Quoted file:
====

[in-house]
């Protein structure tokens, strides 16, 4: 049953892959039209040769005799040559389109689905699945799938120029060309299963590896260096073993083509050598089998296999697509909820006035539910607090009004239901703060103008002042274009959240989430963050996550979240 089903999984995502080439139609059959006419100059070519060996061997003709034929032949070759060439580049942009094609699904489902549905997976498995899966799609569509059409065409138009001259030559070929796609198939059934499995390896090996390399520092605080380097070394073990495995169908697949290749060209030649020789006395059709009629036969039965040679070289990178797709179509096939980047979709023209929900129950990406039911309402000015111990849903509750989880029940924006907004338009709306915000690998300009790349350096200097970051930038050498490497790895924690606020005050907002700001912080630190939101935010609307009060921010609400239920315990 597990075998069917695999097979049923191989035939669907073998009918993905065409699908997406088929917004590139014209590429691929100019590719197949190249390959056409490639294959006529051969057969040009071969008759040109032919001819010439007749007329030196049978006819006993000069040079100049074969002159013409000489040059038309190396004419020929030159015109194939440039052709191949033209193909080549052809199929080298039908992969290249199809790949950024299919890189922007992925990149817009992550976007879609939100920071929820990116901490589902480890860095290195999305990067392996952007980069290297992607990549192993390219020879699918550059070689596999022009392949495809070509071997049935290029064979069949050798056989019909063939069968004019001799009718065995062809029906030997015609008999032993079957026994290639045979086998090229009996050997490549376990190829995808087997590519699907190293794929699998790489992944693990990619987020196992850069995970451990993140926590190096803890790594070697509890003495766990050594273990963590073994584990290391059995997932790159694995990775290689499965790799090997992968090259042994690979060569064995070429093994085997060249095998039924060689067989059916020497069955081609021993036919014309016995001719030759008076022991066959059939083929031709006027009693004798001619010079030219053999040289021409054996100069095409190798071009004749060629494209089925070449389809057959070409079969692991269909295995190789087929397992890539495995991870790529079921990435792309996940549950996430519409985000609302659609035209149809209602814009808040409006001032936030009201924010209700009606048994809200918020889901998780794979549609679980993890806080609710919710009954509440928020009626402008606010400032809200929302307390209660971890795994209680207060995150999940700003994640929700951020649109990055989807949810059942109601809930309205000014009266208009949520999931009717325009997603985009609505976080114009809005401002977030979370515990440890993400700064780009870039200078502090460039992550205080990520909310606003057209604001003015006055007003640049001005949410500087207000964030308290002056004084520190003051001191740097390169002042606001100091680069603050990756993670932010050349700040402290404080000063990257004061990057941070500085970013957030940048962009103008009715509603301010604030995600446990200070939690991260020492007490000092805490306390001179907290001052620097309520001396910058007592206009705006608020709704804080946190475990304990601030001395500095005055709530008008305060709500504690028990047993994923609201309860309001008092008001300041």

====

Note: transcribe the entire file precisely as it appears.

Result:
[in-house]
């Protein structure tokens, strides 16, 4: 049953892959039209040769005799040559389109689905699945799938120029060309299963590896260096073993083509050598089998296999697509909820006035539910607090009004239901703060103008002042274009959240989430963050996550979240 089903999984995502080439139609059959006419100059070519060996061997003709034929032949070759060439580049942009094609699904489902549905997976498995899966799609569509059409065409138009001259030559070929796609198939059934499995390896090996390399520092605080380097070394073990495995169908697949290749060209030649020789006395059709009629036969039965040679070289990178797709179509096939980047979709023209929900129950990406039911309402000015111990849903509750989880029940924006907004338009709306915000690998300009790349350096200097970051930038050498490497790895924690606020005050907002700001912080630190939101935010609307009060921010609400239920315990 597990075998069917695999097979049923191989035939669907073998009918993905065409699908997406088929917004590139014209590429691929100019590719197949190249390959056409490639294959006529051969057969040009071969008759040109032919001819010439007749007329030196049978006819006993000069040079100049074969002159013409000489040059038309190396004419020929030159015109194939440039052709191949033209193909080549052809199929080298039908992969290249199809790949950024299919890189922007992925990149817009992550976007879609939100920071929820990116901490589902480890860095290195999305990067392996952007980069290297992607990549192993390219020879699918550059070689596999022009392949495809070509071997049935290029064979069949050798056989019909063939069968004019001799009718065995062809029906030997015609008999032993079957026994290639045979086998090229009996050997490549376990190829995808087997590519699907190293794929699998790489992944693990990619987020196992850069995970451990993140926590190096803890790594070697509890003495766990050594273990963590073994584990290391059995997932790159694995990775290689499965790799090997992968090259042994690979060569064995070429093994085997060249095998039924060689067989059916020497069955081609021993036919014309016995001719030759008076022991066959059939083929031709006027009693004798001619010079030219053999040289021409054996100069095409190798071009004749060629494209089925070449389809057959070409079969692991269909295995190789087929397992890539495995991870790529079921990435792309996940549950996430519409985000609302659609035209149809209602814009808040409006001032936030009201924010209700009606048994809200918020889901998780794979549609679980993890806080609710919710009954509440928020009626402008606010400032809200929302307390209660971890795994209680207060995150999940700003994640929700951020649109990055989807949810059942109601809930309205000014009266208009949520999931009717325009997603985009609505976080114009809005401002977030979370515990440890993400700064780009870039200078502090460039992550205080990520909310606003057209604001003015006055007003640049001005949410500087207000964030308290002056004084520190003051001191740097390169002042606001100091680069603050990756993670932010050349700040402290404080000063990257004061990057941070500085970013957030940048962009103008009715509603301010604030995600446990200070939690991260020492007490000092805490306390001179907290001052620097309520001396910058007592206009705006608020709704804080946190475990304990601030001395500095005055709530008008305060709500504690028990047993994923609201309860309001008092008001300041």